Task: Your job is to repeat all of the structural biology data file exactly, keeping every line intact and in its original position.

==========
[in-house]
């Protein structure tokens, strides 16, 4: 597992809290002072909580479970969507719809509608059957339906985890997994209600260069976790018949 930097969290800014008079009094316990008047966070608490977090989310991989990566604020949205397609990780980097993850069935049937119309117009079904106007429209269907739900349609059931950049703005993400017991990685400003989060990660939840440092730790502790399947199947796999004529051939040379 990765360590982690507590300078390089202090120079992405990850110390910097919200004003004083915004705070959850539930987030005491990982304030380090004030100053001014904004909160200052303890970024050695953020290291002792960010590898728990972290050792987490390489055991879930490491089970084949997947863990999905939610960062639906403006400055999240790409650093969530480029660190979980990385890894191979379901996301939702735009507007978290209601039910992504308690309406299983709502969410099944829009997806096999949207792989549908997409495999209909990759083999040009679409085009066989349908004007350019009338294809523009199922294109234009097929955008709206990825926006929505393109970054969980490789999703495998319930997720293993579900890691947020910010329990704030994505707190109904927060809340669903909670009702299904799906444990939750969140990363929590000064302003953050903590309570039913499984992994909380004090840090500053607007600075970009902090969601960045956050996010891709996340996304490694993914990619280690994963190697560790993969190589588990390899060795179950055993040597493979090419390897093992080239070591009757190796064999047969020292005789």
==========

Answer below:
[in-house]
């Protein structure tokens, strides 16, 4: 597992809290002072909580479970969507719809509608059957339906985890997994209600260069976790018949 930097969290800014008079009094316990008047966070608490977090989310991989990566604020949205397609990780980097993850069935049937119309117009079904106007429209269907739900349609059931950049703005993400017991990685400003989060990660939840440092730790502790399947199947796999004529051939040379 990765360590982690507590300078390089202090120079992405990850110390910097919200004003004083915004705070959850539930987030005491990982304030380090004030100053001014904004909160200052303890970024050695953020290291002792960010590898728990972290050792987490390489055991879930490491089970084949997947863990999905939610960062639906403006400055999240790409650093969530480029660190979980990385890894191979379901996301939702735009507007978290209601039910992504308690309406299983709502969410099944829009997806096999949207792989549908997409495999209909990759083999040009679409085009066989349908004007350019009338294809523009199922294109234009097929955008709206990825926006929505393109970054969980490789999703495998319930997720293993579900890691947020910010329990704030994505707190109904927060809340669903909670009702299904799906444990939750969140990363929590000064302003953050903590309570039913499984992994909380004090840090500053607007600075970009902090969601960045956050996010891709996340996304490694993914990619280690994963190697560790993969190589588990390899060795179950055993040597493979090419390897093992080239070591009757190796064999047969020292005789």